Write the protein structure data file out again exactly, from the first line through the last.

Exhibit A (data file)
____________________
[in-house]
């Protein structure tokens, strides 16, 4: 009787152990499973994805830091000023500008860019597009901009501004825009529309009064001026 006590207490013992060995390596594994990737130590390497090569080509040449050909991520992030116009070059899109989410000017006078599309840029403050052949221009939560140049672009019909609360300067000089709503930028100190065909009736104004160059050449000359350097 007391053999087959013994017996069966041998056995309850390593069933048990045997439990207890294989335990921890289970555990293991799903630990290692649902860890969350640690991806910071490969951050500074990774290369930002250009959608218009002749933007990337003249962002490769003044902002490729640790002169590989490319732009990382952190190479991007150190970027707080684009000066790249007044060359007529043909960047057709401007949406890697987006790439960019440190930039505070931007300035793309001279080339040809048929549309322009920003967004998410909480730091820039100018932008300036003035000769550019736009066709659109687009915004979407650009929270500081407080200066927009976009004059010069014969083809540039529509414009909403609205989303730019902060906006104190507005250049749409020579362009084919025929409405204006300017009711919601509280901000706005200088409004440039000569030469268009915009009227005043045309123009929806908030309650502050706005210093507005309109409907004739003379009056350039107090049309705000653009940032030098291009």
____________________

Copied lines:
[in-house]
């Protein structure tokens, strides 16, 4: 009787152990499973994805830091000023500008860019597009901009501004825009529309009064001026 006590207490013992060995390596594994990737130590390497090569080509040449050909991520992030116009070059899109989410000017006078599309840029403050052949221009939560140049672009019909609360300067000089709503930028100190065909009736104004160059050449000359350097 007391053999087959013994017996069966041998056995309850390593069933048990045997439990207890294989335990921890289970555990293991799903630990290692649902860890969350640690991806910071490969951050500074990774290369930002250009959608218009002749933007990337003249962002490769003044902002490729640790002169590989490319732009990382952190190479991007150190970027707080684009000066790249007044060359007529043909960047057709401007949406890697987006790439960019440190930039505070931007300035793309001279080339040809048929549309322009920003967004998410909480730091820039100018932008300036003035000769550019736009066709659109687009915004979407650009929270500081407080200066927009976009004059010069014969083809540039529509414009909403609205989303730019902060906006104190507005250049749409020579362009084919025929409405204006300017009711919601509280901000706005200088409004440039000569030469268009915009009227005043045309123009929806908030309650502050706005210093507005309109409907004739003379009056350039107090049309705000653009940032030098291009």